Tuesday, June 26, 2007

Tai Chi Twanky


I’ve been practising Tai Chi.

Actually, when I say “practicing” I think that needs some clarification.

Dentists practice dentistry. Doctors practice medicine. Lawyers practice law. ‘Practice’ implies some sort of knowledge, some sort of expertise. But if doctors or dentists or lawyers did their practice the way I practice Tai Chi, then the world would be a very scary place indeed.

Actually, in the case of lawyers, this is probably already the case. Lawyers already practice law the way I practice Tai Chi.

I’m not very good.

Tai Chi is a bit like that trick you learn as a child, patting your head while rubbing your belly, only more complicated. It is more like patting your head while rubbing your belly, while hopping up and down on one leg, while cooking bacon, egg and chips while reading the newspaper all at the same time.

It’s funny, because when you see it on the TV – all those old folks in parks in Beijing, doing their eloquent, stately movements in graceful unison – it looks so easy and so natural. And, indeed, when our teacher does it, it looks easy and natural too, like some slow-motion ballet.

When I do it, on the other hand, it looks more like a schizophrenic sumo wrestler fighting an invisible orang-utan. Usually the orang-utan is winning. I have a tendency to fall over.

Where I do it they also do Kung Fu and Kick Boxing and all these other martial arts.

In fact Tai Chi is a form of martial art. It is martial arts for cowards. The point about Tai Chi is to weave and shimmy out of your assailant’s grasp, to unbalance him so you can run away as quickly as possible.

So the place is full of young people, lively and enthusiastic, swirling and kicking like demons, in one room - leaping and spinning and hurrahing and making all these explosive, guttural, shouting noises - while us older folk are in the other, wobbling about and falling over.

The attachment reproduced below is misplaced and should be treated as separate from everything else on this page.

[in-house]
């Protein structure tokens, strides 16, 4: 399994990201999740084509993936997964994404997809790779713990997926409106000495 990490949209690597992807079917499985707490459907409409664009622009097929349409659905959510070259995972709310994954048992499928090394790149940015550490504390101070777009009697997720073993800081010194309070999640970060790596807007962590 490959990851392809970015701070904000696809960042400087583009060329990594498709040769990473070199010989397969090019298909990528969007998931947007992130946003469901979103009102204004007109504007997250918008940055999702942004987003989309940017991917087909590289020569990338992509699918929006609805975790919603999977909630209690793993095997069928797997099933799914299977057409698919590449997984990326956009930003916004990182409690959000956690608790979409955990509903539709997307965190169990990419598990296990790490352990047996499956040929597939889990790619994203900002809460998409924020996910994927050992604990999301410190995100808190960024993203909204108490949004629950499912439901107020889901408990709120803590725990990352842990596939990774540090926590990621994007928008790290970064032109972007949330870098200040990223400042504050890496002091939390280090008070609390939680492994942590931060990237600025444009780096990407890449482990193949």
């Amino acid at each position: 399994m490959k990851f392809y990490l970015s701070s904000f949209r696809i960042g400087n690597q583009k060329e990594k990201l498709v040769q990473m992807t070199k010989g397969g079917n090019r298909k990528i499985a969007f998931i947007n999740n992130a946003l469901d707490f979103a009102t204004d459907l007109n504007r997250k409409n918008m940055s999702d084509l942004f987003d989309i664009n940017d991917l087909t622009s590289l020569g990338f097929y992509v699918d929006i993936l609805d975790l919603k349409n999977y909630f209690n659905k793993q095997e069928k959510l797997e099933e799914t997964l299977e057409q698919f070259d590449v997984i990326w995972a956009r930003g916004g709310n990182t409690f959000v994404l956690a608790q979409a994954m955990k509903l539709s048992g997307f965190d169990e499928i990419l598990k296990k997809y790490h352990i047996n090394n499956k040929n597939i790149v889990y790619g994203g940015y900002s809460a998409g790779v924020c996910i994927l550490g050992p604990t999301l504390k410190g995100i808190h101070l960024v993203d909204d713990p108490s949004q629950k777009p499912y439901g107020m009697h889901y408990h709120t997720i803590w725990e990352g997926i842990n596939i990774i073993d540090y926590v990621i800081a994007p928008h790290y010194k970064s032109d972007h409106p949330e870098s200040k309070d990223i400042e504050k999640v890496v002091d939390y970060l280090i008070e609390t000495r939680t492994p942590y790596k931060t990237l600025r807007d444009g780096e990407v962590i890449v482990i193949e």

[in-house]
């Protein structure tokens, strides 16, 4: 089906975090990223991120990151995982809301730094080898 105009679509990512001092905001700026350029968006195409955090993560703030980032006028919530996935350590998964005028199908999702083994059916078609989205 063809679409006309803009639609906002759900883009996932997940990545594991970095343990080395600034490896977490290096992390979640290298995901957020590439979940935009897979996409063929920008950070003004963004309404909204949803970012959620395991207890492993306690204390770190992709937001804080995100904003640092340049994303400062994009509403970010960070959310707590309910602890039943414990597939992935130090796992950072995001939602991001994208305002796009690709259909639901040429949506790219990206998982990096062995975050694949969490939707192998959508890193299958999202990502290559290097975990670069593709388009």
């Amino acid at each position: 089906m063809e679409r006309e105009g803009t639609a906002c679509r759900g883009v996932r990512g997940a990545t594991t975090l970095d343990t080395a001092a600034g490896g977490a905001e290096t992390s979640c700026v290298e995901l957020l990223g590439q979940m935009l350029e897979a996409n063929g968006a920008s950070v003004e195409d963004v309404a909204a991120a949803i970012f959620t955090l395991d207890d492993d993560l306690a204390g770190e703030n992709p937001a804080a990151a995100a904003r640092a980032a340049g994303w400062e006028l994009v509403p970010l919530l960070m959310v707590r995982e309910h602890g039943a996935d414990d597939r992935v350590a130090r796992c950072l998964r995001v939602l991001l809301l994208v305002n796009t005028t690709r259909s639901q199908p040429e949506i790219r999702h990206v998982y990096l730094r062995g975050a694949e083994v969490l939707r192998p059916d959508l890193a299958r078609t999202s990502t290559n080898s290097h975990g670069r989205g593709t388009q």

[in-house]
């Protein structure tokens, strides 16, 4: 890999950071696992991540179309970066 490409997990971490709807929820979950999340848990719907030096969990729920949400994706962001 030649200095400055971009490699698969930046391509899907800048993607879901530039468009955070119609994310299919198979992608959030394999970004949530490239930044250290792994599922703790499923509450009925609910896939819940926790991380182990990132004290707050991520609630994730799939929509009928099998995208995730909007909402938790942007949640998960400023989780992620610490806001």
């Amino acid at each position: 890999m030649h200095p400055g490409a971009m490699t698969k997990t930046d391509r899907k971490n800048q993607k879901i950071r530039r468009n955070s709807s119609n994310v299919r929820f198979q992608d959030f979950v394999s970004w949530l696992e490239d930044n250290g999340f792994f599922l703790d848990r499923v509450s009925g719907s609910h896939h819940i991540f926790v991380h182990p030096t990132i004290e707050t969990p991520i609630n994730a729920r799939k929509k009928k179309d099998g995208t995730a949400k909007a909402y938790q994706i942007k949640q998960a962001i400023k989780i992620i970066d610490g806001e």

One day one of the young kick boxers came into our room to collect her shoes. I was doing my Tai Chi walking. This involves a complex set of delicate steps, raising one leg, stepping out, balancing on the other leg, while doing these slow-motion hand movements like semaphore. And you could see it on her face. Her eyes went round and huge like saucepan lids. I was so useless. She thought she was watching Widow Twanky in Aladdin. It was more like pantomime than sport. If I’d have been wearing a wig and false bosoms I couldn’t have looked more insane. It was all she could do to stop herself screaming with laughter. I could see she was dying to tell her friends what she had witnessed in the martial arts club that night.

Actually Tai Chi is more than just exercise. The aim is the achieve balance in your life, between the opposing but complimentary forces of yin and yang. Yin is the receptive force, yang is the creative force. You cannot have one without the other.

The ‘Chi’ of ‘Tai Chi’ is understood as a sort of universal creative energy which you can breath in and store in your belly. Tai Chi is best practiced out of doors, in parks, near trees and waterfalls, while watching the clouds drift by.

And despite my difficulties, learning Tai Chi is actually very good for me, gentle on the old soul. How come Chinese people can do it with such grace? Because they practice it every day. And maybe, with a little practice, one day I can become graceful too.

3 comments:

Tony Stuart said...

i find tai chi becomes easier with practise, practise, daily practise. the body learns the movements in a kinetic memory and eventually you arent even thinking about the form anymore, it just happens, which feels wonderful.

Wendy D. Bradley said...

Where is the tree you are photographed by, in your avatar, please.
Is it real, there are some amazing shapes in it.

Aquila ka Hecate said...

Good to see you back, C.J.

Love,
Terri in Joburg